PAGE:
39 IV therapy can be given into any convenient vein. The most accessible veins are those in front of the elbow or, in infants, on the side of the scalp. Incision to locate a vein is not necessary and should be avoided. In some cases of very severe dehydration, particularly in adults, simultaneous infusion into two veins may be necessary; one infusion can be stopped when rehydration is well under way. It is useful to put a mark on the IV fluid bottle showing the times when the fluid should have fallen to specified levels. This allows easy monitoring of the rate of infusion. 4. Rice-based ORS a) Clinical evaluation Studies to evaluate cooked rice as a replacement for glucose in ORS solution began in Initially, solutions were prepared by cooking rice powder (50-80g/l) for at least 10 minutes and then adding salts in concentrations identical to those of the ORS recommended by WHO. Some studies used popped rice in place of cooked rice. An instant, pre-cooked ORS was used in later studies. This was specially developed in close collaboration with a private company in Switzerland. Other cooked cereal powders have also been evaluated in ORS formulations, including wheat, maize, sorghum and millet. Although fewer studies have been done, results have been similar to those obtained with rice-base ORS. Conclusions for rice-based ORS can, therefore, be applied to these other cereal-base ORS solutions. A total of 22 randomized clinical trials comparing the safety and efficacy of rice-based ORS solution with that of standard ORS solution have been conducted in adults and children with cholera (seven trials) or in children with acute non-cholera diarrhoea (15 trials). A joint WHO/ICDDR, B Consultative Meeting on ORS Formulation, held in Dhaka from 10 to 12 December 1994, reviewed the results of these trials. On the basis of that review, it was concluded that: - rice-based ORS is superior to standard ORS for adults and children with cholera, and may be used to treat such patients wherever its preparation is convenient; - rice-based ORS is not superior to standard ORS in the treatment of children with acute non-cholera diarrhoea, especially when food is given shortly, after rehydration, as is recommended to prevent malnutrition. b) The development of a pre-packaged rice-based ORS Solutions of rice-based ORS evaluated in Bangladesh and India were made with local rice flour. This entails cooking of the solution, which must be used promptly after it is prepared. For clinical trials, however, a product was needed that did not require cooking and could be produced industrially in sachets, similar to standard ORS. As ricebased products are traditionally produced by baby-food manufacturers, contacts were established with a number of such companies. In 1989, a Swiss company working closely with the CDD Programme of WHO, developed a product that dissolved readily in cold water and remained in suspension over 24 hours without sedimentation of rice particles. c) The manufacturing process Manufacture of this product consists of three steps, i) dissolving the salts and rice powder in water, ii) heating of the solution, and iii) drying of the product. Drying can be done in a fluid bed drier or on a rotating cylinder. The test product was produced with the latter system, a technology commonly used for cereals that provides good homogeneity, gelatinisation (and hence good digestibility), and chemically and bacteriological stability. Other technologies exist and it remains with the manufacturer to select the most appropriate one. d) The production facility The various technologies suitable for manufacture of rice-based ORS are all commonly used by the food processing industries. Therefore, pharmaceutical companies that currently produce ORS and wish to manufacture rice-based 35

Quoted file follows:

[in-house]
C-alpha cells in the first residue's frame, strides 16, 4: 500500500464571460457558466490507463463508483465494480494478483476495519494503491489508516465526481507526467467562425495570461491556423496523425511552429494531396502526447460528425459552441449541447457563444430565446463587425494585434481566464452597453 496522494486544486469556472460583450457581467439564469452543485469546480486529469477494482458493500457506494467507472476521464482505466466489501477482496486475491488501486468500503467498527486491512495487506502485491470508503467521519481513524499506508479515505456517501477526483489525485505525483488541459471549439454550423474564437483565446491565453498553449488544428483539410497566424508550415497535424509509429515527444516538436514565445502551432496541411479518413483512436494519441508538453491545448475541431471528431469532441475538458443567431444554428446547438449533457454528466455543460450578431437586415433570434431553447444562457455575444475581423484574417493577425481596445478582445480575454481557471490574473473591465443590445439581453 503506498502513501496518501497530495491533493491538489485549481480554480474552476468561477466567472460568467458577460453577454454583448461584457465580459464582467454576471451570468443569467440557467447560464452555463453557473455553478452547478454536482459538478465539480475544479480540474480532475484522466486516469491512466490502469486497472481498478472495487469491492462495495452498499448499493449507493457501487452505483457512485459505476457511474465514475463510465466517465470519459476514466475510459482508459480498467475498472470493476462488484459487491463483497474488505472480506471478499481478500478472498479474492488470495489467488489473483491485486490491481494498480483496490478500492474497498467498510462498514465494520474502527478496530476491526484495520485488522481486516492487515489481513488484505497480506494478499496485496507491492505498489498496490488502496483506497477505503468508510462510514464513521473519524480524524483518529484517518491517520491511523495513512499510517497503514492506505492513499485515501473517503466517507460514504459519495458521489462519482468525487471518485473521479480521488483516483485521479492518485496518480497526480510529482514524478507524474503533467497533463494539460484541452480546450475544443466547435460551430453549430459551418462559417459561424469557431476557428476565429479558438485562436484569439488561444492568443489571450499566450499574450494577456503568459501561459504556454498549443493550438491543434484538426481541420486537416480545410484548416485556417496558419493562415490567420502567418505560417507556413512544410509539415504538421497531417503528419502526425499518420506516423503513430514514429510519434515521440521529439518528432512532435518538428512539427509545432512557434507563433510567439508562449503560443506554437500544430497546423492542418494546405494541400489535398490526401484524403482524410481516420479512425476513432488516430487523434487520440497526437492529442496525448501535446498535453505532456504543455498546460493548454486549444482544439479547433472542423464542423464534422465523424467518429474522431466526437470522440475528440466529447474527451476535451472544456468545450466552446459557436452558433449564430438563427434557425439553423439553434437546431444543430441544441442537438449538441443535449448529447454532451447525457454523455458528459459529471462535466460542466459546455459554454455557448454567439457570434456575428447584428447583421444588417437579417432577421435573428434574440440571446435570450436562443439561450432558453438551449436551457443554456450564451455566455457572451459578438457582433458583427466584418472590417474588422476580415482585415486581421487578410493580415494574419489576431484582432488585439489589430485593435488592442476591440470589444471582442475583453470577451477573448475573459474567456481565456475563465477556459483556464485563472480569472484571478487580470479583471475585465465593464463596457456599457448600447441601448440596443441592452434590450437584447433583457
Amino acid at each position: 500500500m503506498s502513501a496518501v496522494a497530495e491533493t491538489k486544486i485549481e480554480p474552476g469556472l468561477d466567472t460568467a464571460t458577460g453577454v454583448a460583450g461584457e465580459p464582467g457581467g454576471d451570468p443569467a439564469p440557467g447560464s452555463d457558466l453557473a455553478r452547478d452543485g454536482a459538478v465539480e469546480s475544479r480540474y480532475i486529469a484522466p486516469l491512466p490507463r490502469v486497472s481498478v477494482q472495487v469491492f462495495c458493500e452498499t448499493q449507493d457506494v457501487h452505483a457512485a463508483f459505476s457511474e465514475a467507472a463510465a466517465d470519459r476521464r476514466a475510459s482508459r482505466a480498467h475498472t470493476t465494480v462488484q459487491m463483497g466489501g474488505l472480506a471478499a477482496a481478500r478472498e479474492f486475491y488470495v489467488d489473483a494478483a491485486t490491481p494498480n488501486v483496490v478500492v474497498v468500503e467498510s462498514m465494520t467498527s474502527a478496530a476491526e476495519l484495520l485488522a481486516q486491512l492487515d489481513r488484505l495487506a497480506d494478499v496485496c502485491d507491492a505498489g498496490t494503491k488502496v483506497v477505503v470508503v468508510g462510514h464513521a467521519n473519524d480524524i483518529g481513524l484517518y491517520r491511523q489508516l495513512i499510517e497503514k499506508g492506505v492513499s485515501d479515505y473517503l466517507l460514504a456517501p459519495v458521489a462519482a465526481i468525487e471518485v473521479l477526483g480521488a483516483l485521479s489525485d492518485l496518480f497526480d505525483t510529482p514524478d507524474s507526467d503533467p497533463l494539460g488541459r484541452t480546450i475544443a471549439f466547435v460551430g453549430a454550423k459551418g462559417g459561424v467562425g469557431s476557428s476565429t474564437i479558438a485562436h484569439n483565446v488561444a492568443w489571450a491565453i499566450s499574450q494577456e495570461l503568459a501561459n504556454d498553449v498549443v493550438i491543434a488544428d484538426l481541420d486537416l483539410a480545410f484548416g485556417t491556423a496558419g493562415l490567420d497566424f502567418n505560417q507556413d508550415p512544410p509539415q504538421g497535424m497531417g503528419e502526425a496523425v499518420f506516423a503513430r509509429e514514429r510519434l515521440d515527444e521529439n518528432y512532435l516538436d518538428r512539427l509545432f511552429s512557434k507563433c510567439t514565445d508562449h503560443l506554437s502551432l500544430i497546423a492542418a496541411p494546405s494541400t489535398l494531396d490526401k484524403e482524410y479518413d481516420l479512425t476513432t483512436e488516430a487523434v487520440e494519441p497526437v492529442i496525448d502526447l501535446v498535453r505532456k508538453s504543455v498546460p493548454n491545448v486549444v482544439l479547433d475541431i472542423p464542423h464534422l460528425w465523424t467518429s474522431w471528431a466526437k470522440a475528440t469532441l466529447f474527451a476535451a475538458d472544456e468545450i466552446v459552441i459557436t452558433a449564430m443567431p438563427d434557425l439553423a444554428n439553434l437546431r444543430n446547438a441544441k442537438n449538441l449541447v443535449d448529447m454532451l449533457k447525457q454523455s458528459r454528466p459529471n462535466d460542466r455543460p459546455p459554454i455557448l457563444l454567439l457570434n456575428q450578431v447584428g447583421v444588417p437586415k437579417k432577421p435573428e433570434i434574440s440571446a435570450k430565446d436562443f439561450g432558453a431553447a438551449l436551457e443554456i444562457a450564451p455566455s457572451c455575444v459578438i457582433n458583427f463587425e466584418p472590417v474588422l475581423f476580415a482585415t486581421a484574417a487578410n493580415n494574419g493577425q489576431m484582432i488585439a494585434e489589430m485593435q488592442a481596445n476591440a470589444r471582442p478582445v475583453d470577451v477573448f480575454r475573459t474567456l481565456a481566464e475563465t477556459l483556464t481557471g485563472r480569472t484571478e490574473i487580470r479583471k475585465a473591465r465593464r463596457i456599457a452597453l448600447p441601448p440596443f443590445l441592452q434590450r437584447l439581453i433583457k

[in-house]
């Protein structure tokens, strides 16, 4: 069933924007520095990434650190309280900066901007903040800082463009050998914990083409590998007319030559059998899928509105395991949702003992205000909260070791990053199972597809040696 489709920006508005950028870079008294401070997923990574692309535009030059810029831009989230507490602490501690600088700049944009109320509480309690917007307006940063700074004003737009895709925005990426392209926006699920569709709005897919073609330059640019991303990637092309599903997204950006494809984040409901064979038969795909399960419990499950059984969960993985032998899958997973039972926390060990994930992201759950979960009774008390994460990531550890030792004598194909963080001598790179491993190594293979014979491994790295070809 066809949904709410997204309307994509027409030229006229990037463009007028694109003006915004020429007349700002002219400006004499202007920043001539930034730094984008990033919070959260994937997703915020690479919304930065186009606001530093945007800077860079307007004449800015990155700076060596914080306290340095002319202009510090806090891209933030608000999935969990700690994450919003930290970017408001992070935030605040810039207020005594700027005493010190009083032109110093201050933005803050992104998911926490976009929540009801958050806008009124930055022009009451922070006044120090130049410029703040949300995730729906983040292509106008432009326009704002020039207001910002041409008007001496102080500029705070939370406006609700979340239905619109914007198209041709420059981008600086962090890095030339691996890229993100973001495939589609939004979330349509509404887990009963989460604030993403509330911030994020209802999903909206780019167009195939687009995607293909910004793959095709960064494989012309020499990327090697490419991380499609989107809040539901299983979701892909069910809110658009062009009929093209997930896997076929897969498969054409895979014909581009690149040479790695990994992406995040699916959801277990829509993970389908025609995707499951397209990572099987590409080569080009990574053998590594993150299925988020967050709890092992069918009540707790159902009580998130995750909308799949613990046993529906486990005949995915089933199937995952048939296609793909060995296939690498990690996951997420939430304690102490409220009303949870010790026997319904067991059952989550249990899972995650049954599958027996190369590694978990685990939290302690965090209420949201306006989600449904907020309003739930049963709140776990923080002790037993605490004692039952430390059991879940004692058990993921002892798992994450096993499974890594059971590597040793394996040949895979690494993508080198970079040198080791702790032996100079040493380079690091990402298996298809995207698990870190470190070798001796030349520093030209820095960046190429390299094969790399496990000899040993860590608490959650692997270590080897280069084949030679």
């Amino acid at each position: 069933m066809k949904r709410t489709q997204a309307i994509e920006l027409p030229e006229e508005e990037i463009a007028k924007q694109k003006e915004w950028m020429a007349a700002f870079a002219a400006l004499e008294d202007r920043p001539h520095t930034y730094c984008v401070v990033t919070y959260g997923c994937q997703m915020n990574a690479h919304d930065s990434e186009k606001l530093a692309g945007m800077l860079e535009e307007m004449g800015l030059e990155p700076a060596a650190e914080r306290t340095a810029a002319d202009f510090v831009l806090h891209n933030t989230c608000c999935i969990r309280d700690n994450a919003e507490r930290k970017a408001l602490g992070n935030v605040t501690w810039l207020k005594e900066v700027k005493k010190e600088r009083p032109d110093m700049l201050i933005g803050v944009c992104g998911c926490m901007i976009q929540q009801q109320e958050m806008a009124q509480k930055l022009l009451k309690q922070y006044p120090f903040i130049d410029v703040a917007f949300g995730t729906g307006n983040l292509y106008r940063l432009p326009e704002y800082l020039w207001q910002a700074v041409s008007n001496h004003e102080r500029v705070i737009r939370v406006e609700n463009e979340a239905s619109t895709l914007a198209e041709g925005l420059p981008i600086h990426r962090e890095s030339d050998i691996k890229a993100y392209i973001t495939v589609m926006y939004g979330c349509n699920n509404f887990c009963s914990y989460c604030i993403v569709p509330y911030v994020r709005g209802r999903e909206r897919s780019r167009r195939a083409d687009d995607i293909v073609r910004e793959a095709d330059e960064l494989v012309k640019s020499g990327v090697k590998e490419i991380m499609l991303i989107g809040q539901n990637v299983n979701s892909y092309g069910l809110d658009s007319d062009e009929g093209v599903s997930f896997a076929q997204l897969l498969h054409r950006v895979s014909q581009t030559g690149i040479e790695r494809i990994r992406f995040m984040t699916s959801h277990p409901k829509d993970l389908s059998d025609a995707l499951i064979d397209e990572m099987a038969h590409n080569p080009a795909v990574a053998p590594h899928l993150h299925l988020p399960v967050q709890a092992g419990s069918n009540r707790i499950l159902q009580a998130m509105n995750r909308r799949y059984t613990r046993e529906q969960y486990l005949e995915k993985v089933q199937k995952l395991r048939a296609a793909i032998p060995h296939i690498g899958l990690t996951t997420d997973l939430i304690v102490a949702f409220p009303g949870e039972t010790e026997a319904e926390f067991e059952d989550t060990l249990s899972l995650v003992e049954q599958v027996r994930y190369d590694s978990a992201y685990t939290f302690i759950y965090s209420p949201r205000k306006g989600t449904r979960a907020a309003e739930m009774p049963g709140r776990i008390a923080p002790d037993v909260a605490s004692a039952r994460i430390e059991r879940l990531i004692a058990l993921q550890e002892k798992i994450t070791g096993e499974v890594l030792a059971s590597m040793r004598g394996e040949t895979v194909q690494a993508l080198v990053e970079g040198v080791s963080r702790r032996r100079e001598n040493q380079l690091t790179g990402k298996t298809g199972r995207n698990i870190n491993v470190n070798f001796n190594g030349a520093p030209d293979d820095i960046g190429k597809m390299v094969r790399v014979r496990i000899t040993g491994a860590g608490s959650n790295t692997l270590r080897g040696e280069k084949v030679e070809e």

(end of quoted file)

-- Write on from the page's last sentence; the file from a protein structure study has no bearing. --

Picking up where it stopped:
40 ORS, will most likely need to adapt their production facility and install the required equipment. As this will involve substantial investment, it may be justified only where regular production is guaranteed. e) The manufacturing conditions Pharmaceutical products, such as ORS, should be manufactured only by licensed manufacturers. The production facility and manufacturing process should meet *Good manufacturing practices for pharmaceutical products (GMP), established by WHO. If rice-based ORS is classified as a drug, its production would be limited to manufacturers who follow such standards. Manufacturing conditions in the food industry, including quality assurance and control, do not normally meet GMP standards. Even if rice-based ORS were not classified as a drug, it would be important to set minimal production standards, based on GMP; for example, the allocation of a separate room for at least the filling/dosing/sealing process. Moreover, the individual and total substance concentrations of rice-based ORS should be strictly within the limits given in the monograph for ORS (B.P., USP, IP, etc.), regardless of whether a wider range is commonly applied in this sector of industry. In addition, it would be important to ensure strict controls for microbial contamination of the rice and the water used in the manufacturing process. Specific guidelines for the manufacture of rice-based ORS are not yet available, but most of the necessary information can be found in the document Oral Rehydraiton Salts, Planning, establishment and operation of production facilities (WHO/CDD/SER/85.8). f) The classification of rice-based ORS The ORS formulation recommended by UNICEF and WHO is classified as a drug and considered as such by local drug administrations worldwide, except in the USA, where it is classified as a medical-food. Given that the formulation of rice-based ORS contains the same individual and total substance concentrations for the various salts (in mmol/l), it would seem appropriate to accept it as an alternative formulation. So far, however, neither UNICEF nor WHO has taken a formal decision on this point. Some of the reasons are given below. As rice is a natural organic product, it is normal to find varying compositions, the presence of impurities, and infestations with insect larvae. It is likely that microbial growth may develop if the rice or the rice flour is stored, particularly in hot and humid ambient conditions. It is also possible that the rice has been exposed to pollutants in air or chemicals and therefore contains undesired heavy metals, pesticides, etc. (the maximum pesticide residue limits are given in the CODEX ALIMENTARIUS, Supplement 1 of Volume 2). Moreover, rice often is chemically treated against oxidation after harvest in order to prevent its becoming rancid. The undesired residues are neither removed nor eliminated during the process of milling, except in cases where rice or rice flour is specially treated or purified (by heat, gas, radiation, etc.) Rice of rice flower in its natural form is not normally used in pharmaceutical preparations and relevant quality standards therefore not available. It is used, however, in the form of starch, for which applicable quality criteria are established. The quality of rice used in food specialities must comply with specifications or standards established by the national Food and Drug Administration /(FDA). These are normally based on guidelines prepared by the Food and Agriculture Organization of the United Nations (FAO). A draft codex standard for rice is included in ALIFORM 95/29, Appendix III. g) The stability of rice-based ORS After some time and under certain conditions, rice with a high content of fat can become rancid. For this reason, the theoretical shelf life of rice-based ORS is estimated at around one year, similar to infant/baby food products containing rice. A crucial condition, however, is hermetic packing. In order to ensure absolute protection against humidity and contamination, an appropriate quality of aluminium laminate must be selected. Polyethylene bags should be considered only when the product is prepared for immediate use. h) The packing of rice-based ORS Rice-based ORS has a rather low density (high voluminosity) and therefore requires a much larger sachet than standard ORS. The size of sachet to pack a dose for one litre cannot normally be handled on automatic packing machines in food industries. For this reason rice-based ORS used by WHO in clinical trials was packed in doses for 36